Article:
Next time you go grocery shopping, take a closer look at the beverages, yogurt and other packaged foods on display in the store you're visiting. You'll most likely find a number of products bearing a special logo and a carefully worded sentence touting their health benefits.

Known as tokuho, short for tokutei hoken-yo shokuhin (foods for specified health uses), these government-certified products come in a bewildering variety of forms: everything from tofu fortified with calcium to strengthen bones and freeze-dried miso soup with dextrin fiber to lower blood-sugar levels, to oolong tea containing polyphenols that are suppose to prevent the accumulation of body fat -- to name just a few.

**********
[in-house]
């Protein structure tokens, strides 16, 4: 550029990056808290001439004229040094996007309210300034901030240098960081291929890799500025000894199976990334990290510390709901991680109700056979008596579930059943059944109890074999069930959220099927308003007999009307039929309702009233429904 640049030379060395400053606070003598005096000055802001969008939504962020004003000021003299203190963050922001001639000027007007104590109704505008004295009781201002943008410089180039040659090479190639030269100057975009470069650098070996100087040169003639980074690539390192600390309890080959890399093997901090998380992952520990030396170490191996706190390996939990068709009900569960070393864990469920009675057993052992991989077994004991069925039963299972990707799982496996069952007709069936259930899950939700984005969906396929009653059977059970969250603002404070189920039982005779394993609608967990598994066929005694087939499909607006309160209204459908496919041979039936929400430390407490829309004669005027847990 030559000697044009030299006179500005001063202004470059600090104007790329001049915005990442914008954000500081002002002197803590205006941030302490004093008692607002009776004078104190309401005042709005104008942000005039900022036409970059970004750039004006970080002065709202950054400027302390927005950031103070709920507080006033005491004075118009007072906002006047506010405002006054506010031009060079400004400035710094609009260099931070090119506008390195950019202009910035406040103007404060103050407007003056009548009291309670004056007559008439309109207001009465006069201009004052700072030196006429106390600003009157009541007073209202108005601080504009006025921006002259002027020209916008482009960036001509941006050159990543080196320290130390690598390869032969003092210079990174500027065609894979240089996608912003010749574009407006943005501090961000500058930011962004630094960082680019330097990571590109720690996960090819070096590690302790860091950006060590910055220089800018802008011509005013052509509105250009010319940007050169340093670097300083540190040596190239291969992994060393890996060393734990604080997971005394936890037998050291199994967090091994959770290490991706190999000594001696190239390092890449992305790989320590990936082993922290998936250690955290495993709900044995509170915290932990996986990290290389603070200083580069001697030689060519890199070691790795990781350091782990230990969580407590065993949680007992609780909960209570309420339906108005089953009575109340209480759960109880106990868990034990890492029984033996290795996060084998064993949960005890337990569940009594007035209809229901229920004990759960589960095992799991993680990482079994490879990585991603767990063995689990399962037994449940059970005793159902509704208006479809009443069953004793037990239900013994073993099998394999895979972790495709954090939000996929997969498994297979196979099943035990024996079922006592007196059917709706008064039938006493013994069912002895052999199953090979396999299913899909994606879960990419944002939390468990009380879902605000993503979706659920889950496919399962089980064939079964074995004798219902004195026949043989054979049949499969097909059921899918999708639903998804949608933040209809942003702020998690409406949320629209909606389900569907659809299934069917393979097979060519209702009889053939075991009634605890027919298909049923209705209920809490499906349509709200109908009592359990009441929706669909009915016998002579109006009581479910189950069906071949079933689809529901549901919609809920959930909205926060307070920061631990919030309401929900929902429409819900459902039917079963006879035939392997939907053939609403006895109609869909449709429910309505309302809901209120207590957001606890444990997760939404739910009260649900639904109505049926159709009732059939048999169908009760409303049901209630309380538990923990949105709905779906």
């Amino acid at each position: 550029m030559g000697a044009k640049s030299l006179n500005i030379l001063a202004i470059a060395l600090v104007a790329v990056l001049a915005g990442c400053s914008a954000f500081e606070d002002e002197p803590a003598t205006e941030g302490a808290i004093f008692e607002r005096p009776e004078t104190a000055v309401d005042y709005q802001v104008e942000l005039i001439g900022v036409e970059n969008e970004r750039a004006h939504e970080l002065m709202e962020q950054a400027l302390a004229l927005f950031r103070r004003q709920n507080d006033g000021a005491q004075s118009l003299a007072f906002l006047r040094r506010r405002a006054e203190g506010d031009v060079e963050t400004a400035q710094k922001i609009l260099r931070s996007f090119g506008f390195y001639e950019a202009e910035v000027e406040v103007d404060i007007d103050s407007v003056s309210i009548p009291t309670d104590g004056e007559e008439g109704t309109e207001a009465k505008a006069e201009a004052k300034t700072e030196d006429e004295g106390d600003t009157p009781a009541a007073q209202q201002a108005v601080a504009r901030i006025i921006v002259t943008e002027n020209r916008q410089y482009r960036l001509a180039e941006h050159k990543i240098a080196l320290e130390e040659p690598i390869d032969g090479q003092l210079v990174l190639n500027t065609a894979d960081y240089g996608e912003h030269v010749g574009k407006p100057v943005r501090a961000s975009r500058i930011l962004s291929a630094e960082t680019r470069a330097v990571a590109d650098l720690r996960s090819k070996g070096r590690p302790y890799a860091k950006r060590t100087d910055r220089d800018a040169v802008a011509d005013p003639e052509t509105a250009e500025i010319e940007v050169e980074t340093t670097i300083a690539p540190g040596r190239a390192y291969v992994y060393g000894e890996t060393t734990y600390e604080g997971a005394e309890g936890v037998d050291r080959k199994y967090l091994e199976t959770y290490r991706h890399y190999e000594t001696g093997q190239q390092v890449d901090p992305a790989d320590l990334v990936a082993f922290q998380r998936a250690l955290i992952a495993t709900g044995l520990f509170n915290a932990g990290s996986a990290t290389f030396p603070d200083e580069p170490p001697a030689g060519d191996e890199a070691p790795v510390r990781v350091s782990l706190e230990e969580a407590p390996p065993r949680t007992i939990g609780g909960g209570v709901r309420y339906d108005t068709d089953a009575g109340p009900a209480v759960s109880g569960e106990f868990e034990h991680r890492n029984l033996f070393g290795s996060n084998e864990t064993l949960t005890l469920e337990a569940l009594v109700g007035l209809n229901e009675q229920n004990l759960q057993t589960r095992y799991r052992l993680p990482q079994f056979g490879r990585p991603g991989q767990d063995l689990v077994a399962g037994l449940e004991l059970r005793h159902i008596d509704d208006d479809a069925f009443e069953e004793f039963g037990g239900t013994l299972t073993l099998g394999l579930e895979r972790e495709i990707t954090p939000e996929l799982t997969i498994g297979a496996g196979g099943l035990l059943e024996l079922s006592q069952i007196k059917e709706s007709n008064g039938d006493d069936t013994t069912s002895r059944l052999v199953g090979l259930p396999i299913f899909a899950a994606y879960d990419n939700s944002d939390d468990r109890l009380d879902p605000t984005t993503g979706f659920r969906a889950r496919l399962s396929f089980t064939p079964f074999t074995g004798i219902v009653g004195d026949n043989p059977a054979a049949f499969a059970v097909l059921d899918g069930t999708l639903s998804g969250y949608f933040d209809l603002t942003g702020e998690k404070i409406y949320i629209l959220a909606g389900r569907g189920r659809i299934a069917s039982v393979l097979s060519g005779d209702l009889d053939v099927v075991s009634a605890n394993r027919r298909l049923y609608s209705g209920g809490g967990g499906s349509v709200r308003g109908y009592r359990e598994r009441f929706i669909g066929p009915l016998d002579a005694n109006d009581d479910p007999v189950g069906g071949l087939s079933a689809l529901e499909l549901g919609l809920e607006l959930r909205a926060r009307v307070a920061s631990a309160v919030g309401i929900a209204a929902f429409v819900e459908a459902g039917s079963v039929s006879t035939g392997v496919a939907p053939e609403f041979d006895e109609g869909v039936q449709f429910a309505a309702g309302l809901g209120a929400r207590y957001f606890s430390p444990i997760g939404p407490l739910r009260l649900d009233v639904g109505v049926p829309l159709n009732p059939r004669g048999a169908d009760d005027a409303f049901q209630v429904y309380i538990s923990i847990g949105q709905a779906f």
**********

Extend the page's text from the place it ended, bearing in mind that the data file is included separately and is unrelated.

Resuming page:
The health ministry-affiliated Japan Health Food & Nutrition Food Association says that the tokuho system is "the first attempt in the world by a nation's health authorities to approve the display of information about the health effects of a food product on its label." Tokuho products account for a third of the nation's 1.9 trillion yen health-food market, logging sales of 629.9 billion yen in fiscal 2005, a fourfold increase since the association first compiled statistics eight years ago. The success of these products is due in part to consumers' increasing awareness of health issues in recent years, health ministry officials said, and also to deregulation of the screening process in 2003, which made it easier for companies to gain tokuho certification for variations on pre-existing tokuho foods, such as products using different flavorings or sold under different brand names.